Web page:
Cancer cells, which multiply uncontrollably and can invade surrounding tissues and spread to other parts of the body, are often not considered 'sick' by the body and are poorly recognised. However, if the patient's immune system can be directed against such cells, the body is then able to fight them better. Scientists from the University of South Bohemia in České Budějovice (USB) have developed a drug that can do this.
As part of existing research, RNDr. Jan Ženka's team successfully cured 80% of tumours in mouse models. The mice were completely cured thanks to the application of this substance and remained resistant to the same type of cancer even after the retransplantation of tumour cells. This therapy has so far been tested on six types of cancer, including one of the worst, which is thought to be pancreatic cancer. However, according to RNDr. Ženka, it does not matter in principle what type of cancer it is because of the treatment strategy.
Further research and development, including a number of preclinical and clinical studies, are needed for the potential future use of this treatment strategy in humans. However, these steps are extremely challenging both research-wise and financially. USB has therefore decided to seek a suitable collaborator and investor for this project.
‘No university is inherently the right business entity. Therefore, it is common practice to establish companies that are better at this process in order to put ideas into practice,’ says Růžena Štemberková, head of the Technology Transfer Office at USB.
This entity is Bioinova, a.s. As a result of the negotiations, the spin-off company BioCanim, a.s., was established to continue the project and to try to transfer the developed technology into clinical practice. Bioinova is a Czech biotechnology company that conducts its own applied and clinical research in the field of regenerative medicine and tissue engineering. Therefore, in addition to the financial investment, USB has acquired a partner with experience in good manufacturing practices, preclinical research and conducting clinical trials.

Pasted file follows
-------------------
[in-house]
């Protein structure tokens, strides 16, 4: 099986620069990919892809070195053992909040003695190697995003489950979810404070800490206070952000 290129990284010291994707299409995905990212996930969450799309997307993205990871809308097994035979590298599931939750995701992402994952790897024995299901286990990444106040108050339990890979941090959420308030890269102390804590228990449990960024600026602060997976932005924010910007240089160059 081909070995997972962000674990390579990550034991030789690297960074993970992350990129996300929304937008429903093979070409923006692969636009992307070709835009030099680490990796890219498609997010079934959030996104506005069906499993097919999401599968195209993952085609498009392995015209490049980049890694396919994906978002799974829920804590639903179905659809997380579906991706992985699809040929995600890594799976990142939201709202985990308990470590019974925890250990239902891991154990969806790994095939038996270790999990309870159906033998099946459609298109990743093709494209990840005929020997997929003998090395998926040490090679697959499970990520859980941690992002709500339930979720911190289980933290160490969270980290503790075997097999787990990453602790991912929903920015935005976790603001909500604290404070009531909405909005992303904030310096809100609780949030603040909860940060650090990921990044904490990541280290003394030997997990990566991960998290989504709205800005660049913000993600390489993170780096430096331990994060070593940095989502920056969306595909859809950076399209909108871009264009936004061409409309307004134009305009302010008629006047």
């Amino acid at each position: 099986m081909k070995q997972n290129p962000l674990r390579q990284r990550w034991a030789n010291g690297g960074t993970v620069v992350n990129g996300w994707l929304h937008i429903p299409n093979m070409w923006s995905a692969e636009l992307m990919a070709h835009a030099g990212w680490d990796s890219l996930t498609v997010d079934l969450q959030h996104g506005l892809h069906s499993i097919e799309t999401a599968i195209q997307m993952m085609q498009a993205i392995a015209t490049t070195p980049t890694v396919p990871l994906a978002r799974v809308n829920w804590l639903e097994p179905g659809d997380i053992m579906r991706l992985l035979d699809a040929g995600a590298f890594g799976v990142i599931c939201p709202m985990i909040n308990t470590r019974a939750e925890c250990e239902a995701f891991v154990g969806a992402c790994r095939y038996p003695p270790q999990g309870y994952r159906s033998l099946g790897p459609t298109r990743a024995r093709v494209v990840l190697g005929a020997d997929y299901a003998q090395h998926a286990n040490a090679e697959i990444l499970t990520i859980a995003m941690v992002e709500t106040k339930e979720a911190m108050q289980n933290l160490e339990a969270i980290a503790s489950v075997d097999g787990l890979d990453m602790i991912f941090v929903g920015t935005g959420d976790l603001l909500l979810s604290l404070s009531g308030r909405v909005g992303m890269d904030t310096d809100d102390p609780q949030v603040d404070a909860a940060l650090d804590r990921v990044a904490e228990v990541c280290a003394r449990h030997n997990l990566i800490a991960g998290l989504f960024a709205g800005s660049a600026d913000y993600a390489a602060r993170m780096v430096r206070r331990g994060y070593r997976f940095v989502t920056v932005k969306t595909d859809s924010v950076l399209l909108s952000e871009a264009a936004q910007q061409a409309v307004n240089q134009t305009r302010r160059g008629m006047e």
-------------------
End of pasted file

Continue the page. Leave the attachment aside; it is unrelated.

‘It is a first for us at the University of South Bohemia and we are duly proud of it,’ adds Růžena Štemberková.
Prof. Hana Šantrůčková, Dean of the USB Faculty of Science, supported the establishment of the spin-off company from the very beginning in order to enable the transfer and adaptation of the technology for clinical practice.
Vice-Rector for Science, doc. Luděk Berec, adds that this project has a significant application potential in the case of positive verification and the establishment of a spin-off company seems to be the only possible way to subject the result of science and research to preclinical and clinical tests and in the case of confirmation of its effectiveness to the form of a commercial product.
If this promising drug proves successful in clinical trials, it could also contribute to cancer treatment on a global scale. Cancers are one of the leading causes of death worldwide, with approximately one in four people in the US, for example, developing cancer in their lifetime and one in five to six dying from it. Conventional treatments (chemotherapy, radiotherapy or newer immunotherapy) extend the life of patients by months on average. We believe that with our new cancer therapy we will be able to not only extend life by years but defeat cancer in patients altogether.
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